24 Jun 2017, New Indian Express: ECOLOGIC- Pavitra Sriprakash, the Chief Designer and Director of Shilpa Architects writes about rain water harvesting.
Rain Water Harvesting systems are a must this rainy season
Rejoice and despair folks, the first monsoon showers of 2017 have arrived. Ambient temperatures dropped, but the roads puddled and traffic snarled. It is impossible to forget Chennai’s flood in December 2015 followed by water scarcity in 2016. We are a city of extremes — too little during summer, too much during rains.
In 1993, a gentleman named Mr. Raghunandan built his house in R.A. Puram, Chennai which was designed by Ar. Sheila Sri Prakash. A rainwater harvesting (RWH) system was one of its novel features. The details were published in a leading design magazine along with diagrams. Almost a decade later, amendments were made to Section 215 (a) of the Tamil Nadu District Municipalities Act, 1920 and Building Rules 1973, making it mandatory to provide similar RWH structures in all new buildings. It made Tamil Nadu the first State to make RWH compulsory.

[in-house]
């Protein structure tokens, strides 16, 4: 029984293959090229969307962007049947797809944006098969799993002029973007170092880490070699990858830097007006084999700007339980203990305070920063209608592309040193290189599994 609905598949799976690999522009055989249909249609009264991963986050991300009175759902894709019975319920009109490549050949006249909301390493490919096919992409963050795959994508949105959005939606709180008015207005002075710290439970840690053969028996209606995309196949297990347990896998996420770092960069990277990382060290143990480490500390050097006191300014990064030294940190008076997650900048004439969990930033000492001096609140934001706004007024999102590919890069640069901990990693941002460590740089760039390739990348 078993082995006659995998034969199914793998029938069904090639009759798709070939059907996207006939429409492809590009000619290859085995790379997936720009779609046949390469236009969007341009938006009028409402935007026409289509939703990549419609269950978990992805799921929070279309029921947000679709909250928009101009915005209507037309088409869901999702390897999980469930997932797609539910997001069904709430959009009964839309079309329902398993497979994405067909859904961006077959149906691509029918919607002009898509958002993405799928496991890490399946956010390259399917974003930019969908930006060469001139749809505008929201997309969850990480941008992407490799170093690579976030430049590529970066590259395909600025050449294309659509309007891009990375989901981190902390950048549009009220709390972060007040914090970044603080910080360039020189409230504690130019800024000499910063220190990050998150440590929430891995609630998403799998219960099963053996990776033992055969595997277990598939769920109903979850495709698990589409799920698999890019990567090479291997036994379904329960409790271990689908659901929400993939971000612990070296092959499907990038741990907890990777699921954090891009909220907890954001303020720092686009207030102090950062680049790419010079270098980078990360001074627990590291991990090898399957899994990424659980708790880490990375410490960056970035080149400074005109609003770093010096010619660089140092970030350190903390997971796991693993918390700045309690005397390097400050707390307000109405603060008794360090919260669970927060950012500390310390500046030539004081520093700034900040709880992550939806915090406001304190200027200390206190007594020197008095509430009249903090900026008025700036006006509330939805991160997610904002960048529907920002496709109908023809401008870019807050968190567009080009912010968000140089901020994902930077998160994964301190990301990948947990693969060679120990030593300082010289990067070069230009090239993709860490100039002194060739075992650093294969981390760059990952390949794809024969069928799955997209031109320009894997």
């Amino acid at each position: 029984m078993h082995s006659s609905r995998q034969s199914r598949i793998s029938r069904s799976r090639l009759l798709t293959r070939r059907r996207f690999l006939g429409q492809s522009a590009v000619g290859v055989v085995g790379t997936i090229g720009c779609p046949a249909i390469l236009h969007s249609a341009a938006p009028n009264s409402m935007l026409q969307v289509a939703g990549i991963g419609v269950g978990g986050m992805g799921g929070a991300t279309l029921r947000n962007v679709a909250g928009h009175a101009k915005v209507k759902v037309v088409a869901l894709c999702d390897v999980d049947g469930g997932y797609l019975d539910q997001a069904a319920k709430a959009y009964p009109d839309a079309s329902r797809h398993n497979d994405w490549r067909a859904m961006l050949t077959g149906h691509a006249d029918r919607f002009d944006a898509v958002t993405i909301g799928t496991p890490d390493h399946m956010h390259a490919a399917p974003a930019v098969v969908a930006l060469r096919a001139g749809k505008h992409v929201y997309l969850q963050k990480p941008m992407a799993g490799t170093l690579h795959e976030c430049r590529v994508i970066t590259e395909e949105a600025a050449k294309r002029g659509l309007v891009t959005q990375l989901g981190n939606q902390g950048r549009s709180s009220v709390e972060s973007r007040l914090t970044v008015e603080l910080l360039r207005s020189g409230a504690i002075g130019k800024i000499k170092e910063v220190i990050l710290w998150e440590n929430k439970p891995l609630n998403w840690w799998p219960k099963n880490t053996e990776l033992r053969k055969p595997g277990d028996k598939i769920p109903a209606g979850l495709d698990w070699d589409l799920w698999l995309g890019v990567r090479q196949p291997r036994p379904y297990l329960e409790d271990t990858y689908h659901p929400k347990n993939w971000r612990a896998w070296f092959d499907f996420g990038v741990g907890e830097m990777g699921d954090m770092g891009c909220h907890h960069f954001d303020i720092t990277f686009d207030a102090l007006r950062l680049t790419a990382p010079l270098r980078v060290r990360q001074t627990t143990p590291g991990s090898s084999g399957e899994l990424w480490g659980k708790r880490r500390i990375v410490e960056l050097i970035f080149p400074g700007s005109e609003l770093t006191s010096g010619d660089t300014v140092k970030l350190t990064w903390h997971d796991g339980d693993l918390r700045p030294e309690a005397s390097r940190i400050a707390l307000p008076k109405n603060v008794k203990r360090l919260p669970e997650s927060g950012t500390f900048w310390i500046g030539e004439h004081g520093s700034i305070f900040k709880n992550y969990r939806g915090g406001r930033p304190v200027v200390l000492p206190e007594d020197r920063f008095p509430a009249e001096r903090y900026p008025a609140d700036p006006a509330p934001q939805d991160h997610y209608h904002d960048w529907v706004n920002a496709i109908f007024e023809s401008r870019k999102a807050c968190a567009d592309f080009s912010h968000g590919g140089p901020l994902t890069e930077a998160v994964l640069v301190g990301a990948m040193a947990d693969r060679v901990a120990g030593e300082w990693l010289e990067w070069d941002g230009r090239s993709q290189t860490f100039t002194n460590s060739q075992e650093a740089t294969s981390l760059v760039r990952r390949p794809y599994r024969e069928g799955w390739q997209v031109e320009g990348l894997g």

RWH systems can be complicated but Chennai Corporation only mandates a continuous trench, 1M wide and 1.5M deep, filled with pebbles along site boundaries. Rainwater falling within a site reaches the peripheral trenches, where it is inexpensively filtered and discharged into the ground. This minimises run off onto roads or waste into sewers. Sometimes a trench is connected to a well or borewell within the plot. Green building standards reward designs that retain 100% of precipitation within the site; but do not mandate their storage in tanks.
A more sophisticated system would require lakes and reservoirs to collect, treat and reuse the collected water. According to the National Building Code, “the local authority preparing a town-planning scheme or a development plan should see that the local water bodies are preserved, and if dry, are activated by directing water-courses appropriately.”
Efforts to recharge all areas of Tamil Nadu have led to a rise in the quantity and quality of groundwater. However irrational exploitation has drastically reduced water levels in the last 60 years. Chennai needs about 1,200 million litres of water daily (MLD). Pipeline losses are high due to leakages, poor maintenance and illegal connections. Some of the scarce supplies go unaccounted in unmapped underground lines. Public utilities only provide 350 to 400 MLD, the rest being met by groundwater sources! Around 95% of consumption, after a single use become grey or black water which are discharged as raw sewage into waterways and the sea! Repeated studies have shown that unrealistically low prices tend to encourage overuse and wastage.